Effective conservation and management of freshwater biota during an era of rapid climate change, nonnative species invasions, and habitat loss, as well as widespread efforts to maintain, restore, and expand the distributions of at-risk species, requires precise information about species distributions across broad areas. Environmental DNA (eDNA) sampling of aquatic environments offers a reliable, cost-effective, and sensitive means of determining species presence if samples are collected following rigorous field protocols (Carim et al. 2016a) and analyzed using properly designed eDNA assays (Wilcox et al. 2015a).
eDNA sampling has many advantages when compared to traditional sampling techniques. As a result, it is being rapidly adopted to address questions about the distribution of species in headwater streams (McKelvey et al. 2016) ), the success of nonnative species removals, and rangewide patterns of occupancy by individual species (Rangewide bull trout eDNA project).
To foster these efforts, the National Genomics Center for Wildlife and Fish Conservation (NGC) partners with dozens of natural resource organizations throughout North America to provide technical assistance in the form of eDNA assay development and field sampling designs for fish, amphibians, crustaceans, mussels, mammals, and birds. Samples are collected at thousands of sites annually through those partnerships and analyzed at the NGC, which has created a large database that is rapidly growing in geographic extent and species diversity.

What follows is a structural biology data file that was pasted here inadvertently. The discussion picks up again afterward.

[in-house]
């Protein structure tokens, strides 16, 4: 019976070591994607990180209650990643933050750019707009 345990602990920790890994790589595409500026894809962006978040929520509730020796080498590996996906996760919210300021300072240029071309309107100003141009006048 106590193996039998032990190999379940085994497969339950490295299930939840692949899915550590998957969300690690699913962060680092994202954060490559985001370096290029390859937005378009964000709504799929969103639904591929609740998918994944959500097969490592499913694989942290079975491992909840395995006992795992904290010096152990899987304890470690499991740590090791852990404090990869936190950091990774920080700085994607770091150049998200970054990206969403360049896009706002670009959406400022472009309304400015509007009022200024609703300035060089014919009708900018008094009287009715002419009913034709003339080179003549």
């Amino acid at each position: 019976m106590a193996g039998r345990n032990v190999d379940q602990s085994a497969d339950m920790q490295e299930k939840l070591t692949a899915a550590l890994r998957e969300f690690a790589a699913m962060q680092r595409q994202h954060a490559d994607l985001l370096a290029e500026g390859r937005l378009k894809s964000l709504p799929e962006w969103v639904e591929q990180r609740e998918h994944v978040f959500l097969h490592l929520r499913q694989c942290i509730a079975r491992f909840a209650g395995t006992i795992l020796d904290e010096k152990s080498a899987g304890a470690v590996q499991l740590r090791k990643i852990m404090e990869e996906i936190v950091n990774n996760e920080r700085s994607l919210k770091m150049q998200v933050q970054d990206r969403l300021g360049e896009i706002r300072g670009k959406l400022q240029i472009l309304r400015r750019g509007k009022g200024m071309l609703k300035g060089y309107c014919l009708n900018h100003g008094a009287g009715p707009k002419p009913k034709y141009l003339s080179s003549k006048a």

To facilitate access to the NGC database in spatially-explicit formats that maximize the use and sharing of eDNA sampling results, as well as the efficient collection of new samples, the National Fish and Wildlife Foundation commissioned the Aquatic eDNAtlas project and website.
If you have questions about the eDNAtlas project or are interested in partnering with the NGC to build eDNA assays for your species or to conduct aquatic species surveys, please visit the contacts page, which includes a one-page form for outlining your eDNA needs.
The website provides:
1) A large list of supporting science behind eDNA sampling.
2) The recommended field protocol for eDNA sampling and the equipment loan program administered by the NGC.
3) A systematically-spaced sampling grid for all flowing waters of the U.S. in a downloadable format that includes unique database identifiers and geographic coordinates for all sampling sites. Available for download in an Geodatabase or available by ArcGIS Online map. This sampling grid can be used to determine your field collection sites to contribute.
4) The lab results of eDNA sampling at those sites where project partners have agreed to share data.
Cite as: Young, Michael K.; Isaak, Daniel J.; Schwartz, Michael K.; McKelvey, Kevin S.; Nagel, David E.; Franklin, Thomas W.; Greaves, Samuel E.; Dysthe, J. Caleb; Pilgrim, Kristine L.; Chandler, Gwynne L.; Wollrab, Sherry P.; Carim, Kellie J.; Wilcox, Taylor M.; Parkes-Payne, Sharon L.; Horan, Dona L. 2018. Species occurrence data from the aquatic eDNAtlas database. Fort Collins, CO: Forest Service Research Data Archive. Updated 08 November 2019. https://doi.org/10.2737/RDS-2018-0010.
News Release (02/09/2016) - New Genetic Tool Highlights Bull Trout Distribution